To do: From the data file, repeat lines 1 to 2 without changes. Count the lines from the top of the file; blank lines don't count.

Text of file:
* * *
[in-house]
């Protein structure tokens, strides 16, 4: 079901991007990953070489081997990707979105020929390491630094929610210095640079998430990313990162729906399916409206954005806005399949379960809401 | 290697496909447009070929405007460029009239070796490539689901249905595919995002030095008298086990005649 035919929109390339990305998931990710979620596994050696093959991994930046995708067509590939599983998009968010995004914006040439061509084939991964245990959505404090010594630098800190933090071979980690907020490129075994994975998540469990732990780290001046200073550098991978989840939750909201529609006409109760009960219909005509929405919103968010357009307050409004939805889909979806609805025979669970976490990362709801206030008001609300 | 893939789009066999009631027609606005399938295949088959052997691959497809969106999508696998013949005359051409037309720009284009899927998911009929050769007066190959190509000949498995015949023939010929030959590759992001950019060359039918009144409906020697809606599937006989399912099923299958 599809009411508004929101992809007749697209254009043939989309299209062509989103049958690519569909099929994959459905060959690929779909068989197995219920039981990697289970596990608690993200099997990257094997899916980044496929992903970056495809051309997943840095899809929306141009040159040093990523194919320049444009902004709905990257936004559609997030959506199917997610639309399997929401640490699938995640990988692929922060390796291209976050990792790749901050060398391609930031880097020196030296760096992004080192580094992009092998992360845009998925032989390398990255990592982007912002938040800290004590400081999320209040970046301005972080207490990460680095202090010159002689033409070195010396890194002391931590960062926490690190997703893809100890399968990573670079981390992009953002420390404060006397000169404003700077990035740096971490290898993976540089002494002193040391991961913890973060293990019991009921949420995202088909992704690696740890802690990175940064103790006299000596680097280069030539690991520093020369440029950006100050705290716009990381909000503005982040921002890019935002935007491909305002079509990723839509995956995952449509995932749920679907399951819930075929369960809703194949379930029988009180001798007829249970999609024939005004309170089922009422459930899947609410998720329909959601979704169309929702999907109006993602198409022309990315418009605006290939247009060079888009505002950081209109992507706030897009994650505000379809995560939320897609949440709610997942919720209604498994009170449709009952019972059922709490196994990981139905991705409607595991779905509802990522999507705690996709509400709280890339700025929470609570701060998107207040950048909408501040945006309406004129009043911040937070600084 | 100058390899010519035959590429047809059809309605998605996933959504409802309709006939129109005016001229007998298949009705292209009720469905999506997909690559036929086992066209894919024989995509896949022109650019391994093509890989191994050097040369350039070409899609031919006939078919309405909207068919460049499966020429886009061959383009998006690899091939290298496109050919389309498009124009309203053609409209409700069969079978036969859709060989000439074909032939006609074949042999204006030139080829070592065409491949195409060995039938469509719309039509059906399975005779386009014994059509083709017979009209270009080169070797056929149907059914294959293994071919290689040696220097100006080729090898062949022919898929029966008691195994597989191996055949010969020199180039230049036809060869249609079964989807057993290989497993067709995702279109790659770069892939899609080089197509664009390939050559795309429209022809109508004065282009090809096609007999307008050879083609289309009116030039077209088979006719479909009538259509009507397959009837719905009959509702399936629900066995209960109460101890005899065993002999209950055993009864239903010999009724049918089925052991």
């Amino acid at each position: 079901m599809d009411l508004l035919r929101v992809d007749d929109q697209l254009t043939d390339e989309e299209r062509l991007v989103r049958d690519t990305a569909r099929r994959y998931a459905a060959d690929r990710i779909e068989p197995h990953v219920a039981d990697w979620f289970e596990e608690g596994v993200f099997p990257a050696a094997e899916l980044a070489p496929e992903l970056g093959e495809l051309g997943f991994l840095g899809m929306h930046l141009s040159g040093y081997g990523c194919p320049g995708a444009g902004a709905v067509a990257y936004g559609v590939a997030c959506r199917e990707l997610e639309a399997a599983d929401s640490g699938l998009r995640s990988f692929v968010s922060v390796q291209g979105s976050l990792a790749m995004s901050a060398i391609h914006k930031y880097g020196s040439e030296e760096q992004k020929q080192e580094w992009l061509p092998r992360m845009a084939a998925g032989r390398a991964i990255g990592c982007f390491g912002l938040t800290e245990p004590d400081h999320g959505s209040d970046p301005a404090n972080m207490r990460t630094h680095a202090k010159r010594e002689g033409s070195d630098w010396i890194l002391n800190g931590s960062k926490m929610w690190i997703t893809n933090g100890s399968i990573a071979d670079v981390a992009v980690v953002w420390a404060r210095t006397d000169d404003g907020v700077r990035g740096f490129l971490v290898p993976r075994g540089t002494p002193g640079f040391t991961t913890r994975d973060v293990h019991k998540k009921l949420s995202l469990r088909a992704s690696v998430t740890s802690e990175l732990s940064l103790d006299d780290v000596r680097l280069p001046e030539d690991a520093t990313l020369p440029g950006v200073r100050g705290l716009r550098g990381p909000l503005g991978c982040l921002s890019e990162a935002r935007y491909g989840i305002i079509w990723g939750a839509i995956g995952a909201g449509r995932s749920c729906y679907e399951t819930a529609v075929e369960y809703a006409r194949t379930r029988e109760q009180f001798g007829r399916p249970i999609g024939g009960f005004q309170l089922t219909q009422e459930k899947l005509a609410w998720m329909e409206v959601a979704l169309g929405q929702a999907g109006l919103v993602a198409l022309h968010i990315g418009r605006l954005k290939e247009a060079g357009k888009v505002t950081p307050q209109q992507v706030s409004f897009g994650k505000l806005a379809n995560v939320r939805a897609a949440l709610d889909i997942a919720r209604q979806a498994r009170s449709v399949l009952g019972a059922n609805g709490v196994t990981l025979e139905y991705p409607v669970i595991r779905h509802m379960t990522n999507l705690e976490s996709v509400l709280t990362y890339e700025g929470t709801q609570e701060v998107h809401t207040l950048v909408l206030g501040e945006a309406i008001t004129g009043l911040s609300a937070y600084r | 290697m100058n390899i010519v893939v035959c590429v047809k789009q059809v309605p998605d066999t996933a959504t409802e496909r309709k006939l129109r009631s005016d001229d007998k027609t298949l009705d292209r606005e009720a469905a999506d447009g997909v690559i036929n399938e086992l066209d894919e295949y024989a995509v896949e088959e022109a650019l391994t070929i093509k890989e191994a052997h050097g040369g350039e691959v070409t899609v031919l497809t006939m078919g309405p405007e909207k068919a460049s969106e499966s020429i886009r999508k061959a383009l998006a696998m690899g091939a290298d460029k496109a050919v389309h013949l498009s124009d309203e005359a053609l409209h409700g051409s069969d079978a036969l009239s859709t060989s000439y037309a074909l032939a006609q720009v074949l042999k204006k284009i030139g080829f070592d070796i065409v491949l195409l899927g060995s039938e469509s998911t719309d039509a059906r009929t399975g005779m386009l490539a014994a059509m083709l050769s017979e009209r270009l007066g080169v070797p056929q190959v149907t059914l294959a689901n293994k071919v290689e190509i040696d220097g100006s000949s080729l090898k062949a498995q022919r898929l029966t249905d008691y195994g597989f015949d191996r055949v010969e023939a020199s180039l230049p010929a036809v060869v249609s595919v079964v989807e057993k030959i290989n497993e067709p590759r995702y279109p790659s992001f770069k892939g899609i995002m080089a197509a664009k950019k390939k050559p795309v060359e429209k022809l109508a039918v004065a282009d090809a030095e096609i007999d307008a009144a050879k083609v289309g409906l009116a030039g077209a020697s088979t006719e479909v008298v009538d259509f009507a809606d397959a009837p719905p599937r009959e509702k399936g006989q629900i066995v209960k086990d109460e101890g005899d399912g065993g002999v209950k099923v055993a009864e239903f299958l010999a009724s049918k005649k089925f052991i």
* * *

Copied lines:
[in-house]
């Protein structure tokens, strides 16, 4: 079901991007990953070489081997990707979105020929390491630094929610210095640079998430990313990162729906399916409206954005806005399949379960809401 | 290697496909447009070929405007460029009239070796490539689901249905595919995002030095008298086990005649 035919929109390339990305998931990710979620596994050696093959991994930046995708067509590939599983998009968010995004914006040439061509084939991964245990959505404090010594630098800190933090071979980690907020490129075994994975998540469990732990780290001046200073550098991978989840939750909201529609006409109760009960219909005509929405919103968010357009307050409004939805889909979806609805025979669970976490990362709801206030008001609300 | 893939789009066999009631027609606005399938295949088959052997691959497809969106999508696998013949005359051409037309720009284009899927998911009929050769007066190959190509000949498995015949023939010929030959590759992001950019060359039918009144409906020697809606599937006989399912099923299958 599809009411508004929101992809007749697209254009043939989309299209062509989103049958690519569909099929994959459905060959690929779909068989197995219920039981990697289970596990608690993200099997990257094997899916980044496929992903970056495809051309997943840095899809929306141009040159040093990523194919320049444009902004709905990257936004559609997030959506199917997610639309399997929401640490699938995640990988692929922060390796291209976050990792790749901050060398391609930031880097020196030296760096992004080192580094992009092998992360845009998925032989390398990255990592982007912002938040800290004590400081999320209040970046301005972080207490990460680095202090010159002689033409070195010396890194002391931590960062926490690190997703893809100890399968990573670079981390992009953002420390404060006397000169404003700077990035740096971490290898993976540089002494002193040391991961913890973060293990019991009921949420995202088909992704690696740890802690990175940064103790006299000596680097280069030539690991520093020369440029950006100050705290716009990381909000503005982040921002890019935002935007491909305002079509990723839509995956995952449509995932749920679907399951819930075929369960809703194949379930029988009180001798007829249970999609024939005004309170089922009422459930899947609410998720329909959601979704169309929702999907109006993602198409022309990315418009605006290939247009060079888009505002950081209109992507706030897009994650505000379809995560939320897609949440709610997942919720209604498994009170449709009952019972059922709490196994990981139905991705409607595991779905509802990522999507705690996709509400709280890339700025929470609570701060998107207040950048909408501040945006309406004129009043911040937070600084 | 100058390899010519035959590429047809059809309605998605996933959504409802309709006939129109005016001229007998298949009705292209009720469905999506997909690559036929086992066209894919024989995509896949022109650019391994093509890989191994050097040369350039070409899609031919006939078919309405909207068919460049499966020429886009061959383009998006690899091939290298496109050919389309498009124009309203053609409209409700069969079978036969859709060989000439074909032939006609074949042999204006030139080829070592065409491949195409060995039938469509719309039509059906399975005779386009014994059509083709017979009209270009080169070797056929149907059914294959293994071919290689040696220097100006080729090898062949022919898929029966008691195994597989191996055949010969020199180039230049036809060869249609079964989807057993290989497993067709995702279109790659770069892939899609080089197509664009390939050559795309429209022809109508004065282009090809096609007999307008050879083609289309009116030039077209088979006719479909009538259509009507397959009837719905009959509702399936629900066995209960109460101890005899065993002999209950055993009864239903010999009724049918089925052991």